Applicant tracking systems are designed to make hiring new employees...Read More
The plaintiffs that brought the suit against a large department store were arguing that the Consent and Disclosure form and the employment packet were part of the same document, going against the FCRA regulation that the Consent and Disclosure must be a separate and conspicuous document from the job application/employment packet. In reviewing the documents, the court dismissed the case, stating that the plaintiff signed each document separately, that they each had a separate title, and that each form had its own internal code affixed to it. Most importantly was the determination that each form served a unique purpose in the employment process, thus adequately satisfying the FCRA regulations.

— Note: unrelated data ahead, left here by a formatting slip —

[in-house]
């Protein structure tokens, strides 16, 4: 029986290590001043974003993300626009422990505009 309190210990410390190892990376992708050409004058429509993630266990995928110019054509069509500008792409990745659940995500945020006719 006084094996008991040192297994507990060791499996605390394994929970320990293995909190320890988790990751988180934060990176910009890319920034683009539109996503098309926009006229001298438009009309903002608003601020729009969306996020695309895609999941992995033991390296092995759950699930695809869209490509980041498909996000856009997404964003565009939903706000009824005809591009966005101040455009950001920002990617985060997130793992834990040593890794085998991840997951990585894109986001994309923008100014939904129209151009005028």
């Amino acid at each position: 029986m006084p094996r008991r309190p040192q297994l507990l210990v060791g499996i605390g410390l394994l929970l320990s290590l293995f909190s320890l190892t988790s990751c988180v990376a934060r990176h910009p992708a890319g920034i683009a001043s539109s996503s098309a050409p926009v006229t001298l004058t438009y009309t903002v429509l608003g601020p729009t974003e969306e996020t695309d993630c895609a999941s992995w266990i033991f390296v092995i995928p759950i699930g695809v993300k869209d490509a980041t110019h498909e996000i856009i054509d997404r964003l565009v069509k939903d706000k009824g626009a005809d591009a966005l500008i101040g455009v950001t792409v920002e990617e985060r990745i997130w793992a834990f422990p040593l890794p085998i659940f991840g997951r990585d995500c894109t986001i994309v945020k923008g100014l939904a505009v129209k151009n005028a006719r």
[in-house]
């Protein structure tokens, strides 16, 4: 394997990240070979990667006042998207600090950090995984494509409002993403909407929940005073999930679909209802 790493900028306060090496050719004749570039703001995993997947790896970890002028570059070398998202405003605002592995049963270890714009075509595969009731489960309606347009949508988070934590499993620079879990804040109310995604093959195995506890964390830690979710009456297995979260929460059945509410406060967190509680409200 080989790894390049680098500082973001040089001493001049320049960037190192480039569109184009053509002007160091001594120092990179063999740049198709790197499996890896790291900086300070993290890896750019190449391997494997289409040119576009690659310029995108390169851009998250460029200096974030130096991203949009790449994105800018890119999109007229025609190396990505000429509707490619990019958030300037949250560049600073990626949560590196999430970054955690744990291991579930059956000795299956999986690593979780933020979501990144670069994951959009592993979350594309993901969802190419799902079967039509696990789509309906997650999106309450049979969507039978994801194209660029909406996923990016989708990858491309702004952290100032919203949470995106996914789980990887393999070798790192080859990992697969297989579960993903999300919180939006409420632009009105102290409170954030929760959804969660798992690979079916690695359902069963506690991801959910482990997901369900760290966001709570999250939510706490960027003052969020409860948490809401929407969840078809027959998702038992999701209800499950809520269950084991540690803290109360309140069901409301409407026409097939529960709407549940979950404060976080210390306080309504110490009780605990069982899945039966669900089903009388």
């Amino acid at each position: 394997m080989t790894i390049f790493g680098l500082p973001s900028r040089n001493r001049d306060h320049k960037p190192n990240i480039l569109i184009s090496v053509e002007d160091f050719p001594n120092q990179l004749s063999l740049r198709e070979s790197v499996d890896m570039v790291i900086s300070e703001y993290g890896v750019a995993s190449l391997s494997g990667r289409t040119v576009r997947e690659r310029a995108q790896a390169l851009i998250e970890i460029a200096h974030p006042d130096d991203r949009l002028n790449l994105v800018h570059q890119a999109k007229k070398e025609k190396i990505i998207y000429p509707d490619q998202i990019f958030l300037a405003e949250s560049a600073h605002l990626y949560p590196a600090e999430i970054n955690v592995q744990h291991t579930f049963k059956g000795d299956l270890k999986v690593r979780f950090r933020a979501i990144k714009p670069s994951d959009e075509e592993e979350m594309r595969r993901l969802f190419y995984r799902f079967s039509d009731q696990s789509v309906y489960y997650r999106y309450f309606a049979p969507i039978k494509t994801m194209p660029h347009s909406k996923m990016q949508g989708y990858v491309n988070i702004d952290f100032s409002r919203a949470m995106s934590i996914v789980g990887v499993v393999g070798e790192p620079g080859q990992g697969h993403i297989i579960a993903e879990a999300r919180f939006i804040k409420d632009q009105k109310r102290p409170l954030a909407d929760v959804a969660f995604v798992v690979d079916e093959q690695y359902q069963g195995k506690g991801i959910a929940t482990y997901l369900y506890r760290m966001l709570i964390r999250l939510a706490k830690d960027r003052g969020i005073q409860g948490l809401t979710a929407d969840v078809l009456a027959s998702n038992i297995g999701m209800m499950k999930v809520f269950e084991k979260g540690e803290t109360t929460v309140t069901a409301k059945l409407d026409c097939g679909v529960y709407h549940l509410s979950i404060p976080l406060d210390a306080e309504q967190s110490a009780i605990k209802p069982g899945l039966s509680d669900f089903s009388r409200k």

Other things on the form were up to the standards of the FCRA, and showed that the company had followed proper procedure in creating and using the forms for the background check process.
These are the types of things that declined job candidates and attorneys are looking for in order to bring a suit against a company. In this case, everything was in line and the entire case was dismissed. In other cases, however, this has not been the case. While this is an example of the court recognizing and acknowledging the work of the retail store to abide by the FCRA, it is also a reminder that there are steps that must be followed to ensure compliance when utilizing background checks as a part of the hiring process.
Cutting corners doesn’t get you very far. In fact, in one company’s life cycle, cutting corners has simply made them travel in a circle, and